Siberian Yup’ik artist Aaron Oseuk was born in Gambell, Alaska on August 26, 1940. Gambell is located on the northwest cape of St. Lawrence Island in the Bering Sea just southwest of Nome. Subsistence hunting is a way of life on St. Lawrence Island.
From a very young age, Aaron was taught the principles behind and the importance of the hunt. He became very adept at hunting seals and walrus. A traditional subsistence lifestyle permits no waste. Every part of an animal is used in some way for food, clothing, and shelter as well as art based in tradition and function including ivory and bone carving.
Carving is a rich and important custom for the Native Alaskan people on St. Lawrence Island. It helps sustain their proud culture and way of life in a very remote and harsh area. Aaron learned to carve walrus ivory and whalebone. One of his most popular carvings is the standing otter. These whimsical creatures are made from polished walrus ivory with inlaid baleen eyes. Aaron used the variations in the color of the walrus tusk to create visual texture and character in his pieces. Aaron also carved cormorants, seals, snow buntings and occasionally a swimming otter. Another popular piece of his was a piece of baleen shaped like a tear with an ivory cormorant affixed to it wall hanging.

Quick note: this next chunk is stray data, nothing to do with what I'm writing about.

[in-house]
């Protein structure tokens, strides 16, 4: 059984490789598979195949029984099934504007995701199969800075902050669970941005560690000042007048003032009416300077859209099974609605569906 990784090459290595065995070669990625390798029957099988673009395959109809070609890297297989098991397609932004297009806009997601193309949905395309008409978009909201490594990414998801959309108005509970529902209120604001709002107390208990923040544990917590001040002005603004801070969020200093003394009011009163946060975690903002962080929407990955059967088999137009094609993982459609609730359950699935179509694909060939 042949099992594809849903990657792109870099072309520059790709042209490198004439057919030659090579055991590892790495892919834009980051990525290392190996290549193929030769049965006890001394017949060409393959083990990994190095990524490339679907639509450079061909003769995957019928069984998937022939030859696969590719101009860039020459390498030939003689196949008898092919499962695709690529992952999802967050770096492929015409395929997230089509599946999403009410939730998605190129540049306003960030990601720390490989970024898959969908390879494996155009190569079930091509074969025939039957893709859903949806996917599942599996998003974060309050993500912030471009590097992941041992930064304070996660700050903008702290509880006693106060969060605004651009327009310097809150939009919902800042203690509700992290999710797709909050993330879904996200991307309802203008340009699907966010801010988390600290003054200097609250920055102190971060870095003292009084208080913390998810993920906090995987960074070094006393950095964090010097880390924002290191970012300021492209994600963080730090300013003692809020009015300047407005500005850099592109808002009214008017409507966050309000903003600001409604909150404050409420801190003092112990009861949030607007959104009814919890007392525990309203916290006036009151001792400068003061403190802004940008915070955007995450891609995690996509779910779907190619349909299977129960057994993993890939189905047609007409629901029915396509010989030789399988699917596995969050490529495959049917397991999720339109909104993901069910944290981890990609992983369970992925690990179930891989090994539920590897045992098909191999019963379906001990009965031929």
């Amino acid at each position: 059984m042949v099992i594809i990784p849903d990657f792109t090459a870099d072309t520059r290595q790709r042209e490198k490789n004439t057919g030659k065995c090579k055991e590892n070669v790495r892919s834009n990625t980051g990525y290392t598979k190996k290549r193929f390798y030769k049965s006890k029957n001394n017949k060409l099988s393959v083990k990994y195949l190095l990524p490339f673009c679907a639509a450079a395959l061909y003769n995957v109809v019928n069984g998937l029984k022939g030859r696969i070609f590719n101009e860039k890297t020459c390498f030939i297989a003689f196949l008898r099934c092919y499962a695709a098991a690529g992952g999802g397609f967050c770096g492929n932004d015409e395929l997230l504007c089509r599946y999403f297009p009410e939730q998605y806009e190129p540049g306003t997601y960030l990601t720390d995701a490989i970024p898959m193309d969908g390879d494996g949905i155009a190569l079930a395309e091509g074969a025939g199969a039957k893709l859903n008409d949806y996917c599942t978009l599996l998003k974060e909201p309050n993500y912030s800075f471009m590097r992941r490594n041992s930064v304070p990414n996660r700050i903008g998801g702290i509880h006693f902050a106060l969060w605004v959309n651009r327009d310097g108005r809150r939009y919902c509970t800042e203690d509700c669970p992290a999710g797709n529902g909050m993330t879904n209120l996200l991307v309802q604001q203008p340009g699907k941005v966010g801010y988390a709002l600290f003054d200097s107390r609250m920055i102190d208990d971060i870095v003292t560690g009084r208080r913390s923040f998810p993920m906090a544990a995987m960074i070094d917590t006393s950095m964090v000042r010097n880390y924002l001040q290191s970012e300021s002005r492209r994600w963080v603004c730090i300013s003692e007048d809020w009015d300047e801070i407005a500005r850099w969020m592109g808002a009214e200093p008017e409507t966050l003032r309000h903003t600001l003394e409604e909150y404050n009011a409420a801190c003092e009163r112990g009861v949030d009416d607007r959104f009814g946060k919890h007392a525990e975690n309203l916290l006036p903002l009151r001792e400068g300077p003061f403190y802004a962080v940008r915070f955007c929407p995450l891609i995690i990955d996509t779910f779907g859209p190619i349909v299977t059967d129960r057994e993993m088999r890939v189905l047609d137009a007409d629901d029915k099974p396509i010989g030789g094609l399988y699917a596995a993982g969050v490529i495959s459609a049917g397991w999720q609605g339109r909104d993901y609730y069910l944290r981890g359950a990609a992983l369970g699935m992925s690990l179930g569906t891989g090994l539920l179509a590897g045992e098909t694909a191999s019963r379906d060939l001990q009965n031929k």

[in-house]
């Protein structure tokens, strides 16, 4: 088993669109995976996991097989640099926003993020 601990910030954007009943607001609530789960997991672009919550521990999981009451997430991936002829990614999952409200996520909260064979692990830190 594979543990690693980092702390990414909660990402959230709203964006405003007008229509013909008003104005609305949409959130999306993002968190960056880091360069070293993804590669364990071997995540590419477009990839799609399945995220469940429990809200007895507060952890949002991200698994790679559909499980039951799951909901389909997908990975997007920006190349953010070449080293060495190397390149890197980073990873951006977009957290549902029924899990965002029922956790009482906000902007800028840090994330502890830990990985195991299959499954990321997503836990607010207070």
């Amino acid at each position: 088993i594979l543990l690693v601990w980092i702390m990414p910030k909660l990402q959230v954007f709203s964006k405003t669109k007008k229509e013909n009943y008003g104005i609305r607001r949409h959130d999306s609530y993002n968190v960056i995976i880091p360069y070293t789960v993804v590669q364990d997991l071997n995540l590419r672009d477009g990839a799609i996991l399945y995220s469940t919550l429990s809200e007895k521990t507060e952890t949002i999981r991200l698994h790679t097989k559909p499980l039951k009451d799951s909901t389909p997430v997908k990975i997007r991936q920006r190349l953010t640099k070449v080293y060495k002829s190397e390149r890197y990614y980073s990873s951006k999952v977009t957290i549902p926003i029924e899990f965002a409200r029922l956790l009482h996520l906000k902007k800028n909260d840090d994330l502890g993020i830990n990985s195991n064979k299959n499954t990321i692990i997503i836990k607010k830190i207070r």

Aaron’s work is in several private and public collections including the Smithsonian American Art – Native American artist collection and the University of Pittsburgh University Art Gallery collection. Sadly, Aaron passed away in Gambell on February 20, 2008. He is still considered one of the most important ivory carvers of this community, and his work is highly collectible.